While many people enjoy their eggs over easy, an egg that’s fried just until the whites are set on the bottom and then flipped over and lightly cooked on the other side, leaving the yolk runny, is not the best choice, the Centers for Disease Control and Prevention says.
Instead, the government agency recommends that eggs be cooked until both the yolk and the white are firm, to help consumers avoid foodborne illnesses such as Salmonella. In fact, the CDC recommends against eating undercooked or raw eggs, due to the increased...
I want to give my mom a gift for Mother’s Day that she will really like and will be healthy. My sister said we should give her some chocolate, but is that healthy?
It can be, depending on the kind of chocolate you choose to get your mom.
While it’s known that dark chocolate offers some heart-healthy benefits, a new study out this month says the benefits of dark chocolate in moderation may also include improving your eyesight.
Dark chocolate has benefits because of its high levels of flavonoids, which are antioxidants that protect cells from damage caused by free radicals. Free radicals are unstable molecules that can alter and weaken cells, according to the Cleveland Clinic.
Research has found that flavanols, which are the main type of flavonoid found in cocoa and...
COLUMBUS, Ohio – The weather’s finally warm, the sun is out, and now, so are the ticks.
And this year, tick season in Ohio is expected to be pretty bad, says Glen Needham, a retired entomologist and tick expert formerly with Ohio State University Extension, the outreach arm of the College of Food, Agricultural, and Environmental Sciences (CFAES) at The Ohio State University.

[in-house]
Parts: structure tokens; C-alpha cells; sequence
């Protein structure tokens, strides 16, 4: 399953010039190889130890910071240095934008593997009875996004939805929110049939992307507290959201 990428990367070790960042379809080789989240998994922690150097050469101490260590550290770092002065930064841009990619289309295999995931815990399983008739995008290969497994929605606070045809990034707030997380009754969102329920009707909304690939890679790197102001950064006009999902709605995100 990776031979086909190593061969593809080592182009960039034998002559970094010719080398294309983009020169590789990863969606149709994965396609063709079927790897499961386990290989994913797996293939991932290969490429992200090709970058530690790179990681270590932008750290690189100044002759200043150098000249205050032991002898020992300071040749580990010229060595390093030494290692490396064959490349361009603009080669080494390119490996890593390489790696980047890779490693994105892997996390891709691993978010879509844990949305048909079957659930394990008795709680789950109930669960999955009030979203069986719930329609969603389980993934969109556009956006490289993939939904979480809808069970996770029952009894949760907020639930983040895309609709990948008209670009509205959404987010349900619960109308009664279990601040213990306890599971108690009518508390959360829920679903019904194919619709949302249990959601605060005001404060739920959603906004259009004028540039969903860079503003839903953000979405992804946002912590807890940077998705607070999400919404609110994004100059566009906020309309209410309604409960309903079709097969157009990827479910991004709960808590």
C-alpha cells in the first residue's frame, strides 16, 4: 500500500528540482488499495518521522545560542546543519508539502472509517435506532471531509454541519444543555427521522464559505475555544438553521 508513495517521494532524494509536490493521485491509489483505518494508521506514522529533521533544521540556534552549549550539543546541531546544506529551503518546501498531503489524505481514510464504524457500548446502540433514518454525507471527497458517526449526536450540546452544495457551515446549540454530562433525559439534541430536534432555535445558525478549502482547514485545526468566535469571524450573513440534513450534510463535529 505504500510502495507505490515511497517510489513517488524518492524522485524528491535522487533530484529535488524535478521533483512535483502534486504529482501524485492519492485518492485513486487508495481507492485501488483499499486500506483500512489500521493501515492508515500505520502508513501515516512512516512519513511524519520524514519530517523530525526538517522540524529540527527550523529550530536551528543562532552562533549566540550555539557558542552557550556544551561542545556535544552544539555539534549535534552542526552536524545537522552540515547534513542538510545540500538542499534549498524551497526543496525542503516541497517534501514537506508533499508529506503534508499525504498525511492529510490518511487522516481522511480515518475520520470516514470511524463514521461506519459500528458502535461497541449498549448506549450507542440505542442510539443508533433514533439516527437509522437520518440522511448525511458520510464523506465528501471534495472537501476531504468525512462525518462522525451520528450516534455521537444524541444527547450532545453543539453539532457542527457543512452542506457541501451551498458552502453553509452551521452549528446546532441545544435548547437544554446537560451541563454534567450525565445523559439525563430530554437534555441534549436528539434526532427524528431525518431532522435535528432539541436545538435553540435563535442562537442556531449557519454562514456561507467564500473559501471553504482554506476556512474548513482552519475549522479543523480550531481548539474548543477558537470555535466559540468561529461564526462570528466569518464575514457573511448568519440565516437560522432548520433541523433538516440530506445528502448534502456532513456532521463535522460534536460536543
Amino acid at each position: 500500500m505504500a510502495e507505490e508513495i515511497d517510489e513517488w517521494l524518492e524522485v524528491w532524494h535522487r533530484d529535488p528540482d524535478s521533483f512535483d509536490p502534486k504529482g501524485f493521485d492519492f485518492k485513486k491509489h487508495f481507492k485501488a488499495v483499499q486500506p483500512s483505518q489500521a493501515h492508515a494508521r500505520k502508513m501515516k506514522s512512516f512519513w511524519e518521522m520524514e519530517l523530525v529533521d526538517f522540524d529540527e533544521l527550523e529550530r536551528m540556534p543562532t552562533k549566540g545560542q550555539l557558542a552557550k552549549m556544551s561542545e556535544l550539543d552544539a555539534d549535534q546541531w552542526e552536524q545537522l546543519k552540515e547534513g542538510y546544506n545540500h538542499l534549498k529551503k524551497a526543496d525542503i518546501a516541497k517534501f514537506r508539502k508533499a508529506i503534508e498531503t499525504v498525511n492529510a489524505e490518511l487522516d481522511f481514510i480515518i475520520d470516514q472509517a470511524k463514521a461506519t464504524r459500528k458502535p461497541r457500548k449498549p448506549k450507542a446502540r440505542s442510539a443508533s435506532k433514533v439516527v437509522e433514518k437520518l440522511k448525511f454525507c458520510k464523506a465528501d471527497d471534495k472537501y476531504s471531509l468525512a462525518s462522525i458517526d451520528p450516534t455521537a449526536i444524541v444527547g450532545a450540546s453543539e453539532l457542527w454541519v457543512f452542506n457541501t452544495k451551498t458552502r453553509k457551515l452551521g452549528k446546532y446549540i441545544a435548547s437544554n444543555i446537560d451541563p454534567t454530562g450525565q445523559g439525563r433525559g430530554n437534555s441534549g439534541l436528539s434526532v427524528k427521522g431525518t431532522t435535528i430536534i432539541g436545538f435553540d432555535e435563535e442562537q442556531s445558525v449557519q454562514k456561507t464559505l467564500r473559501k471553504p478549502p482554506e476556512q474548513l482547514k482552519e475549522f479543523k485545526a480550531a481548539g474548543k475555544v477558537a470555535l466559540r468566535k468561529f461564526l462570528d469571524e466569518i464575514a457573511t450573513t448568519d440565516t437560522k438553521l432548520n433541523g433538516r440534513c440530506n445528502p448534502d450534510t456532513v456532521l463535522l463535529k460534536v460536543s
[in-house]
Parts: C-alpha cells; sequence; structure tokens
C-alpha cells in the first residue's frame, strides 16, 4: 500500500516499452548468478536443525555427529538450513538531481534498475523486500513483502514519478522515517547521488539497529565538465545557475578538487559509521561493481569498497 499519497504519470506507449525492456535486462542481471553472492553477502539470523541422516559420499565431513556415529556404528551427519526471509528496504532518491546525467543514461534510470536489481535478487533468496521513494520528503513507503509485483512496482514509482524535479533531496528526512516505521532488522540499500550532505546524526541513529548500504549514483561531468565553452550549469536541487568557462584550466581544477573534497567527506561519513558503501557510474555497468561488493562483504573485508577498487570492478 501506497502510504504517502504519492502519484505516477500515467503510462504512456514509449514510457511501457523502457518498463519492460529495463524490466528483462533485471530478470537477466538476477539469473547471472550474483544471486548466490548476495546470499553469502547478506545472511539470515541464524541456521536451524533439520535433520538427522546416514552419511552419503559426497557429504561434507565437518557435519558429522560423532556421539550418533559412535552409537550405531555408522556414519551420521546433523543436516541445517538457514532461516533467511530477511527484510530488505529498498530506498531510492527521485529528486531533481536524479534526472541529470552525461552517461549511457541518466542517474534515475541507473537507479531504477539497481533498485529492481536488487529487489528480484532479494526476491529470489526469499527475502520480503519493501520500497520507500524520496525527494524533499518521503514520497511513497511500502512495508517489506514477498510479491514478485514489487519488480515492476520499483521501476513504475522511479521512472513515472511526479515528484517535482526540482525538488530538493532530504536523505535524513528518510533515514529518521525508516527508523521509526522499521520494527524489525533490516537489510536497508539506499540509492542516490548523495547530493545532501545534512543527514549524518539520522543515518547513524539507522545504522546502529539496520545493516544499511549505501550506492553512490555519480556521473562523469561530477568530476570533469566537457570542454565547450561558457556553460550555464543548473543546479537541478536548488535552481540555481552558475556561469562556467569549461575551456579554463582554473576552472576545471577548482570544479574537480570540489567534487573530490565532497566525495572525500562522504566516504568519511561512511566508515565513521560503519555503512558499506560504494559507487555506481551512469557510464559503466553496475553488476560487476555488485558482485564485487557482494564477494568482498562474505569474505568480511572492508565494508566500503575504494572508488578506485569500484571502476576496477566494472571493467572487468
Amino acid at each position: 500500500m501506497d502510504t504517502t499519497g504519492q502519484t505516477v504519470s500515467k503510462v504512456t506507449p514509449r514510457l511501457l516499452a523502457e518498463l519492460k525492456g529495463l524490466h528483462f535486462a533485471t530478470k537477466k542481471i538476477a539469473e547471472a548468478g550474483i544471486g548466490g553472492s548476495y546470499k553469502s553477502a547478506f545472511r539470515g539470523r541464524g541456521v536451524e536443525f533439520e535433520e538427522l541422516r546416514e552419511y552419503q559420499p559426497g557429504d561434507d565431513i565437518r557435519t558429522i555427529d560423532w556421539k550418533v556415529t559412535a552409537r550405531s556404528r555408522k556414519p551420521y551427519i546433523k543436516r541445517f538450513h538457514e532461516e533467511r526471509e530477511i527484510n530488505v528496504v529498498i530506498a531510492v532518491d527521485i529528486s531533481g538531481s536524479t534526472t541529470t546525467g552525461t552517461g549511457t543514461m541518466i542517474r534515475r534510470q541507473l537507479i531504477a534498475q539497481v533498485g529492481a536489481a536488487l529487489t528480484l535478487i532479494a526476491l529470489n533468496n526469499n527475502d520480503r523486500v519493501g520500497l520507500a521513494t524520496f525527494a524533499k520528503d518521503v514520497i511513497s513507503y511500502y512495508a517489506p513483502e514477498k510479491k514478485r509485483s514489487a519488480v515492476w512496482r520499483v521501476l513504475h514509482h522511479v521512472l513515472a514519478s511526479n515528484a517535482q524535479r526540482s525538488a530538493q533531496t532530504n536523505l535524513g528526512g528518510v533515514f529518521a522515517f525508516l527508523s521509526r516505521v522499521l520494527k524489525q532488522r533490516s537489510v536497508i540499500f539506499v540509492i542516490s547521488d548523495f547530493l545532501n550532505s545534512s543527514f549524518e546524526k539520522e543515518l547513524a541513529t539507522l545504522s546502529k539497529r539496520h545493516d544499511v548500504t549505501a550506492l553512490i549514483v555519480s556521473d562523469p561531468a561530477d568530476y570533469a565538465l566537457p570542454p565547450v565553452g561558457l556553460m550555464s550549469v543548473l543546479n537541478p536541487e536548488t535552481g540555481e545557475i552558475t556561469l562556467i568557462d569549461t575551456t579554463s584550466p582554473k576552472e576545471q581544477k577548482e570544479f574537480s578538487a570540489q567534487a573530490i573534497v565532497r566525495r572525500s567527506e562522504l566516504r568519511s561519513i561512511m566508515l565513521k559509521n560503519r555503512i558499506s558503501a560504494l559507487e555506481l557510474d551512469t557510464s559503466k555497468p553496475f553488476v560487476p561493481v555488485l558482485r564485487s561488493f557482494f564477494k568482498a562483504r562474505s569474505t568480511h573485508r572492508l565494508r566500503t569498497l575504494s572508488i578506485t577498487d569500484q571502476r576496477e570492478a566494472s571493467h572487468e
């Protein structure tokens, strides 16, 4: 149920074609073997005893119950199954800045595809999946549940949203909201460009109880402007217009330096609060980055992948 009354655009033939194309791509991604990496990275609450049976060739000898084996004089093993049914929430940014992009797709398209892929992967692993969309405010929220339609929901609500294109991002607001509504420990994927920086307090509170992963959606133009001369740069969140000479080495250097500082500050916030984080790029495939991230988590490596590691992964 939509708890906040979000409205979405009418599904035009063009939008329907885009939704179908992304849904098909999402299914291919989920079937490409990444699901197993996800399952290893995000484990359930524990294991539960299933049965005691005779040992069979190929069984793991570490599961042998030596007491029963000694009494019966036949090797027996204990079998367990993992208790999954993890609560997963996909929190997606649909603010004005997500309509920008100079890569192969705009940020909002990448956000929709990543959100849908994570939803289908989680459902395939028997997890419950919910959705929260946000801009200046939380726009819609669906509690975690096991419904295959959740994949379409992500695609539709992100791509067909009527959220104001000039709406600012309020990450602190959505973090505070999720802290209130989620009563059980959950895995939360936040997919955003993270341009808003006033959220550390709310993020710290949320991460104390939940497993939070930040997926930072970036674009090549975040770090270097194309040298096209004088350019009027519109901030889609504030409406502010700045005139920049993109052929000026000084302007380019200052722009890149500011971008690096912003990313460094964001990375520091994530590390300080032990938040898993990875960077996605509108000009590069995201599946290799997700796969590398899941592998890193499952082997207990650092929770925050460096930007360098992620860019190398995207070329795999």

Already, Needham has collected the first blacklegged or deer tick nymph of the season in Coshocton County, and he said that this is just the beginning of what people can expect to see as tick season ramps up.
“With the extended winter cold we’ve experienced this year and the slower to develop spring weather, you can expect to see a lot of ticks starting to come out all at once,...
My son found an e-cigarette strawberry flavored nicotine pack and almost drank it thinking that it was some kind of candy. Luckily I stopped him in time, but are these products safe for kids?
As e-cigarettes have become more popular, the number of children who have been exposed to liquid nicotine has also increased.
So says the U. S. Food and Drug Administration, which this week warned parents, caregivers and other adults to be vigilant to keep kids from getting their hands on these packs of liquid nicotine and drinking them.
The new warning comes as data from the National Poison Data System shows that from January 2012 to April 2017, the agency received 8,269 calls related to liquid nicotine exposure in children younger than 6, mostly in regard to children drinking these...